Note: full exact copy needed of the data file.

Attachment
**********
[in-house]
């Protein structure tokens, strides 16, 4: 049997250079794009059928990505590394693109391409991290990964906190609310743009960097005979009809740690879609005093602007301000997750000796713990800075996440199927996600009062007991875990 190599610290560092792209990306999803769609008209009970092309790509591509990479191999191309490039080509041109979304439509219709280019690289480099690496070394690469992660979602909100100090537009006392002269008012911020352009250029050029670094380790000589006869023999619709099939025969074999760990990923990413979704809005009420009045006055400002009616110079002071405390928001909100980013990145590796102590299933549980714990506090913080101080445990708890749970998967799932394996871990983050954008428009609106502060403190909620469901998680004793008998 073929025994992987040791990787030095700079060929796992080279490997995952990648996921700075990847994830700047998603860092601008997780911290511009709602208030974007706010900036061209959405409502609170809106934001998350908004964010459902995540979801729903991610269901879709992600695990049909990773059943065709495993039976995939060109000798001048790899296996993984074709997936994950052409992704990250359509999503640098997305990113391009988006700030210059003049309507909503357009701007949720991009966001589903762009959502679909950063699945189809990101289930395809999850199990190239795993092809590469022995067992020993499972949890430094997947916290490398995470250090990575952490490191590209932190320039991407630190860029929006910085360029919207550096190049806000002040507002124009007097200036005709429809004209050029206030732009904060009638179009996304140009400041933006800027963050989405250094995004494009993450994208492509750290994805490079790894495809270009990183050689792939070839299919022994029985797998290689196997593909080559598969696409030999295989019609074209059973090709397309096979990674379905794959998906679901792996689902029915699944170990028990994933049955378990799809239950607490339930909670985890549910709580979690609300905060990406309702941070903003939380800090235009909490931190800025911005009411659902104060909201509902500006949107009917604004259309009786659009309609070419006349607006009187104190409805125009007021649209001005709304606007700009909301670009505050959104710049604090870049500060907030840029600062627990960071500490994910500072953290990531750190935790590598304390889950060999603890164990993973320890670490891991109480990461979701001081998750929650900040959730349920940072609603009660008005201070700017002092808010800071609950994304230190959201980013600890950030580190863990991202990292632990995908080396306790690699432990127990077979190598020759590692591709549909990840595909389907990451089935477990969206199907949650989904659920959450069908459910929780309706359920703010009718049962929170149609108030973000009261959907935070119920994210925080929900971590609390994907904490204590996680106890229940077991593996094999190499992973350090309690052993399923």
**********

[in-house]
């Protein structure tokens, strides 16, 4: 049997250079794009059928990505590394693109391409991290990964906190609310743009960097005979009809740690879609005093602007301000997750000796713990800075996440199927996600009062007991875990 190599610290560092792209990306999803769609008209009970092309790509591509990479191999191309490039080509041109979304439509219709280019690289480099690496070394690469992660979602909100100090537009006392002269008012911020352009250029050029670094380790000589006869023999619709099939025969074999760990990923990413979704809005009420009045006055400002009616110079002071405390928001909100980013990145590796102590299933549980714990506090913080101080445990708890749970998967799932394996871990983050954008428009609106502060403190909620469901998680004793008998 073929025994992987040791990787030095700079060929796992080279490997995952990648996921700075990847994830700047998603860092601008997780911290511009709602208030974007706010900036061209959405409502609170809106934001998350908004964010459902995540979801729903991610269901879709992600695990049909990773059943065709495993039976995939060109000798001048790899296996993984074709997936994950052409992704990250359509999503640098997305990113391009988006700030210059003049309507909503357009701007949720991009966001589903762009959502679909950063699945189809990101289930395809999850199990190239795993092809590469022995067992020993499972949890430094997947916290490398995470250090990575952490490191590209932190320039991407630190860029929006910085360029919207550096190049806000002040507002124009007097200036005709429809004209050029206030732009904060009638179009996304140009400041933006800027963050989405250094995004494009993450994208492509750290994805490079790894495809270009990183050689792939070839299919022994029985797998290689196997593909080559598969696409030999295989019609074209059973090709397309096979990674379905794959998906679901792996689902029915699944170990028990994933049955378990799809239950607490339930909670985890549910709580979690609300905060990406309702941070903003939380800090235009909490931190800025911005009411659902104060909201509902500006949107009917604004259309009786659009309609070419006349607006009187104190409805125009007021649209001005709304606007700009909301670009505050959104710049604090870049500060907030840029600062627990960071500490994910500072953290990531750190935790590598304390889950060999603890164990993973320890670490891991109480990461979701001081998750929650900040959730349920940072609603009660008005201070700017002092808010800071609950994304230190959201980013600890950030580190863990991202990292632990995908080396306790690699432990127990077979190598020759590692591709549909990840595909389907990451089935477990969206199907949650989904659920959450069908459910929780309706359920703010009718049962929170149609108030973000009261959907935070119920994210925080929900971590609390994907904490204590996680106890229940077991593996094999190499992973350090309690052993399923």